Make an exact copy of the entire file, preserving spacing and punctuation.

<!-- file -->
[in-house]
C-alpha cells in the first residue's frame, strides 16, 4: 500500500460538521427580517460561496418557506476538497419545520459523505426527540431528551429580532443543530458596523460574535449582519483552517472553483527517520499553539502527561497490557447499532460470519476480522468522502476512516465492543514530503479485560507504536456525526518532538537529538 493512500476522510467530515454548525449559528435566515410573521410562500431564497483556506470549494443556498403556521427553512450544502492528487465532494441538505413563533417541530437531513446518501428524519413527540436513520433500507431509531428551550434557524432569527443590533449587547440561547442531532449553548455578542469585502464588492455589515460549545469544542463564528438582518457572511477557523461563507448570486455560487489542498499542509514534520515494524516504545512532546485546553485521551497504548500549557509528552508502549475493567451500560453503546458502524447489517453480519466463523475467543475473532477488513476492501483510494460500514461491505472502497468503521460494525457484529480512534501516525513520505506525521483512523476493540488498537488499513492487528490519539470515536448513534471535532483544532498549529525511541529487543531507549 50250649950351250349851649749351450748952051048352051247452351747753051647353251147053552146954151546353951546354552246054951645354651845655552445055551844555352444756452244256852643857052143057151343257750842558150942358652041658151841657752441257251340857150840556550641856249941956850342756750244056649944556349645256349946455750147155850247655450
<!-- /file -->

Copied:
[in-house]
C-alpha cells in the first residue's frame, strides 16, 4: 500500500460538521427580517460561496418557506476538497419545520459523505426527540431528551429580532443543530458596523460574535449582519483552517472553483527517520499553539502527561497490557447499532460470519476480522468522502476512516465492543514530503479485560507504536456525526518532538537529538 493512500476522510467530515454548525449559528435566515410573521410562500431564497483556506470549494443556498403556521427553512450544502492528487465532494441538505413563533417541530437531513446518501428524519413527540436513520433500507431509531428551550434557524432569527443590533449587547440561547442531532449553548455578542469585502464588492455589515460549545469544542463564528438582518457572511477557523461563507448570486455560487489542498499542509514534520515494524516504545512532546485546553485521551497504548500549557509528552508502549475493567451500560453503546458502524447489517453480519466463523475467543475473532477488513476492501483510494460500514461491505472502497468503521460494525457484529480512534501516525513520505506525521483512523476493540488498537488499513492487528490519539470515536448513534471535532483544532498549529525511541529487543531507549 50250649950351250349851649749351450748952051048352051247452351747753051647353251147053552146954151546353951546354552246054951645354651845655552445055551844555352444756452244256852643857052143057151343257750842558150942358652041658151841657752441257251340857150840556550641856249941956850342756750244056649944556349645256349946455750147155850247655450